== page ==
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Install and deploy a Pelican blog using Fabric - Part 2: installation and configuration

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In part 1, we set up a local environment containing everything Pelican requires to run properly.

Let's move on to the installation and configuration of Pelican itself.


Pelican installation

If you are using The Vagrant config provided in part 1, start the "local" box and ssh it if it is not already the case:

vagrant up local
vagrant ssh local

Then, activate the Virtual Environment:

workon blog

Go to the directory you want your blog to reside in (if you are using Vagrant, this is "/vagrant") and type:

pip install pelican

Pelican allows to use either reStructuredText or Markdown formats for your articles. I personally use Markdown, but the choice is up to you.
You can also use plain HTML if that's your thing.

Install your weapon of choice:

pip install Markdown

Now is a good time to save our current list of dependencies. Type this:

pip freeze

This command will give you the list of the packages that are installed in your VE. It should more or less look like this:


pip allows you to save this list into a file, in order to quickly reinstall its content if you need to (on another machine, for example):

pip freeze > requirements.txt

All you need to do to reinstall this environment somewhere else is:

pip install -r requirements.txt


Now let's set up the skeleton for your blog using the built-in wizard:


Pelican will now ask you a series of questions. Some of them have a value between square brackets at the end: this is the default value you can select simply hitting return.

I will only list the questions that might be a bit confusing here:

Do you want to specify a URL prefix? e.g., http://example.com   (Y/n)

Only if you already have a domain name that will point to your blog. You will be able to update this later directly in the publish config file.

Do you want to generate a Fabfile/Makefile to automate generation and publishing? (Y/n)
Do you want an auto-reload & simpleHTTP script to assist with theme and site development? (Y/n)

Answer "Yes" to both, these are functionalities we are going to use.

Then say "No" to all the different means to upload your blog. You might end up wanting to use one of the listed methods, but they are not covered in this article.

Done. Your new project is available at /vagrant


Now let's have a glance at the default look of the blog. Type this:

fab build


fab serve

You've just launched a local webserver, that uses the port 8000 by default. Open your browser and navigate to http://localhost:8000: the default skeleton and template should display (this also works with the Vagrant box because we activated the port forwarding option, cf the Vagrantfile in the Vagrant way section).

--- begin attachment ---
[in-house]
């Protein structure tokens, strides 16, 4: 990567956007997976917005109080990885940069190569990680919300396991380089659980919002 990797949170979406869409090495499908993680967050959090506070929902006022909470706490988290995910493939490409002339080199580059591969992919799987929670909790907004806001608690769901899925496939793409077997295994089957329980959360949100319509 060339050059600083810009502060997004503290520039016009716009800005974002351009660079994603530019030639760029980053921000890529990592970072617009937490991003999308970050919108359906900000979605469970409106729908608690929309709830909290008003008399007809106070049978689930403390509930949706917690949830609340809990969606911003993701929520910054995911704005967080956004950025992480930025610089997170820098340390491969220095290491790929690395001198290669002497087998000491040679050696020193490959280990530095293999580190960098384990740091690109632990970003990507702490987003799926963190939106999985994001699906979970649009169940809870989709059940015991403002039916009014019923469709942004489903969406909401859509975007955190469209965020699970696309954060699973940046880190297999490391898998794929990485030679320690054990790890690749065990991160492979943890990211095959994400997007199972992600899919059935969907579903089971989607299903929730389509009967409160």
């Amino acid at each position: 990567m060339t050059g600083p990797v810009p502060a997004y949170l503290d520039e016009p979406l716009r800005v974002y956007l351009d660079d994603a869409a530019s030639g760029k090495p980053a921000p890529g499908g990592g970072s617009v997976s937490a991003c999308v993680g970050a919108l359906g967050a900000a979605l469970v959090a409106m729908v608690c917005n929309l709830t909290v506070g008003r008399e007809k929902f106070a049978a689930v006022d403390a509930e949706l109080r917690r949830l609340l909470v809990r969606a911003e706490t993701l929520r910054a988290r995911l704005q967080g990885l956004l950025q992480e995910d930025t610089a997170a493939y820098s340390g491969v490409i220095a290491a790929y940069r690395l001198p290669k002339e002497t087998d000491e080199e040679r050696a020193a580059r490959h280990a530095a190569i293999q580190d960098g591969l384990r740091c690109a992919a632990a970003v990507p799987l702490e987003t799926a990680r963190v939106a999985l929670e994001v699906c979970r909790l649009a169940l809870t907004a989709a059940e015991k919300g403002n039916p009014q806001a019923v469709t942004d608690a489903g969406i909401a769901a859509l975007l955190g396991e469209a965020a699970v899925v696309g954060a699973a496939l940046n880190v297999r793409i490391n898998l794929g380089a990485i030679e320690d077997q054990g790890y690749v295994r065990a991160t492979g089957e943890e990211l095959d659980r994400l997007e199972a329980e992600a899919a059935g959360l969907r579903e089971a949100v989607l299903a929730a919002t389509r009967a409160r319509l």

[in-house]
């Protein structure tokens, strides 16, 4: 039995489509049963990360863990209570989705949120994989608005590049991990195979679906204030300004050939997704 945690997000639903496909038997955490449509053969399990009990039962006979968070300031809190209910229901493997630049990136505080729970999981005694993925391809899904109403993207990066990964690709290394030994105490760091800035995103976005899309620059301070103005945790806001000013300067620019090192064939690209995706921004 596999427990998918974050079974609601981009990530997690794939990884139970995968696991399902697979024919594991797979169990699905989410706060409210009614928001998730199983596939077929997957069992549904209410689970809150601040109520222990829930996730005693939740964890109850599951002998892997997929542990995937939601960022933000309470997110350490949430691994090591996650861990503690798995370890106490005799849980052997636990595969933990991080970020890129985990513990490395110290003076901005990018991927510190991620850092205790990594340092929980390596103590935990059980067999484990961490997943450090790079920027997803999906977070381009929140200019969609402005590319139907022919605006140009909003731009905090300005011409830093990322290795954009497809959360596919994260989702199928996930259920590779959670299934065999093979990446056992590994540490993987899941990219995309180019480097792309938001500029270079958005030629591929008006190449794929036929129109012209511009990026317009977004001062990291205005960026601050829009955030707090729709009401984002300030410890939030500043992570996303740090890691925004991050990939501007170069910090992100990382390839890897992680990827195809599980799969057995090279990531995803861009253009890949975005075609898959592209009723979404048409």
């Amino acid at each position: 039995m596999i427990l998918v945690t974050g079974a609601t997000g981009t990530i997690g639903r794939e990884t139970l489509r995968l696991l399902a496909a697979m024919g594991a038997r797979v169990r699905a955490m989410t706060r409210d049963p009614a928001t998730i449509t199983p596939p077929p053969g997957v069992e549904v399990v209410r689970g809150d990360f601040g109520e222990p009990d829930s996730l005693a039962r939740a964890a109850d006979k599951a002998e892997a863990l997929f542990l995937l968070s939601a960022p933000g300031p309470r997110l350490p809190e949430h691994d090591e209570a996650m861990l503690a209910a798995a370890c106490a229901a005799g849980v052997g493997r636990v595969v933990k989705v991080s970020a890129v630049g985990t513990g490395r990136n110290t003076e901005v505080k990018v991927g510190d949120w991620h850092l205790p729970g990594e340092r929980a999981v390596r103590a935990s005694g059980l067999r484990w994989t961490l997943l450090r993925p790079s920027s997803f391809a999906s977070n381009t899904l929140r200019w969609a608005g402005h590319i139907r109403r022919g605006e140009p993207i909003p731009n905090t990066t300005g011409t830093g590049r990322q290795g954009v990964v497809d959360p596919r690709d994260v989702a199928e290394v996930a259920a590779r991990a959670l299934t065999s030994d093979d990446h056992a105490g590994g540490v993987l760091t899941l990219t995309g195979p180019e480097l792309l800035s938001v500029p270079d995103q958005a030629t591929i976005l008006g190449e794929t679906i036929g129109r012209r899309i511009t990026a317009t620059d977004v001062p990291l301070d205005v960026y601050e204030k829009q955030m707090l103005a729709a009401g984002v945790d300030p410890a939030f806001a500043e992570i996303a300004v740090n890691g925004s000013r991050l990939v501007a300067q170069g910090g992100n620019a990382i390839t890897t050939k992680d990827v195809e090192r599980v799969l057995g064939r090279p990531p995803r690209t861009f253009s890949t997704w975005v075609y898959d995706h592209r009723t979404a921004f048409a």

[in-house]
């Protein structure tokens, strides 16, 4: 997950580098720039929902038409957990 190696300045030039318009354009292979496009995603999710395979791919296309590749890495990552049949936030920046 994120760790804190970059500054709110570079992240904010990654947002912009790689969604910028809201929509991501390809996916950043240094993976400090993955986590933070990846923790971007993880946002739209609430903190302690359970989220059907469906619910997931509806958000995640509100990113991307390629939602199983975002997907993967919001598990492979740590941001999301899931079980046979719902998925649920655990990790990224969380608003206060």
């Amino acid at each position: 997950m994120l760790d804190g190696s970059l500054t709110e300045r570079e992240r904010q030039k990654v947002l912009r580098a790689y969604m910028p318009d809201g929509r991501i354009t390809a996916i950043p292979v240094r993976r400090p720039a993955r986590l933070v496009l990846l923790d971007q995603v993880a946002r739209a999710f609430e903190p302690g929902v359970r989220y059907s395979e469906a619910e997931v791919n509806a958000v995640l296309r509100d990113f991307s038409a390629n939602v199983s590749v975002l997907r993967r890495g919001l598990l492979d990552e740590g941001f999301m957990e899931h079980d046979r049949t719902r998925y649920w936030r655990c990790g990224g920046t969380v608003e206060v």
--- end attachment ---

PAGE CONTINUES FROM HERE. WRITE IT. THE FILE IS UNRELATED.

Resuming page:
"Default theme"

That was easy, wasn't it?

Interrupt the server and regain control of your terminal typing ctrl + c.

fab build and fab serve are Fabric commands. The first one generates the HTML content (more on this in the next section) and the second one creates the server. You can also use the shortcut command fab reserve that runs both ones in turn.

Fabric is not the only way to generate content, spawn a HTTP server etc. You can read more about that in the online documentation.
Here I choose to use Fabric simply because this is also what we are going to use for pubication later on. Better get familiar with it right now.

I will give more details about it in part 3.

Writing content

How about actually writing something now?

Create a file in the "content" folder, something like "my-first-post.md" (put the appropriate extension if you didn't go for Markdown). Add some content in it, following this format at the beginning:

Author: osteel
Title: My first post!
Date: 2015-02-22
Slug: my-first-post
Category: test

##A subtitle

Some **Markdown** content, with some *formatting*.

A list:

 - Milk
 - Butter
 - Eggs


Pelican will analyze the first lines to properly generate the post. Rebuild and serve your blog with fab reserve, and reload http://localhost:8000: you should see your post.

The generated HTML files are put into the "output" folder. A "test" category was automatically created and placed in the header (if you had specified none, it would have created a category called "misc" by default).

This is basically how to write articles. Pelican also allows to create static pages that are not posts (typically, the "about" or "contact" pages). Simply add a "pages" folder under "content", and edit a "about.md" file:

Title: About
Slug: about

Amazing blog.

Regenerate the content and refresh the web page: a new "about" entry has been placed in the header.

These are the very basics of writing content. You probably wonder how to tweak the template to your taste now. Don't worry, we are getting there.

But first, let's pick a theme!


The default theme is nice, but chances are you will want to change it.

Pelican comes with a variety of themes to choose among the official repository ones or custom ones made by various people.

I am not going to invent much here and will mostly follow the instructions available on the repository's page.

First, clone all the themes in a local directory (if you are using the Vagrant box, you will probably want to install Git now - sudo apt-get install -y git-core):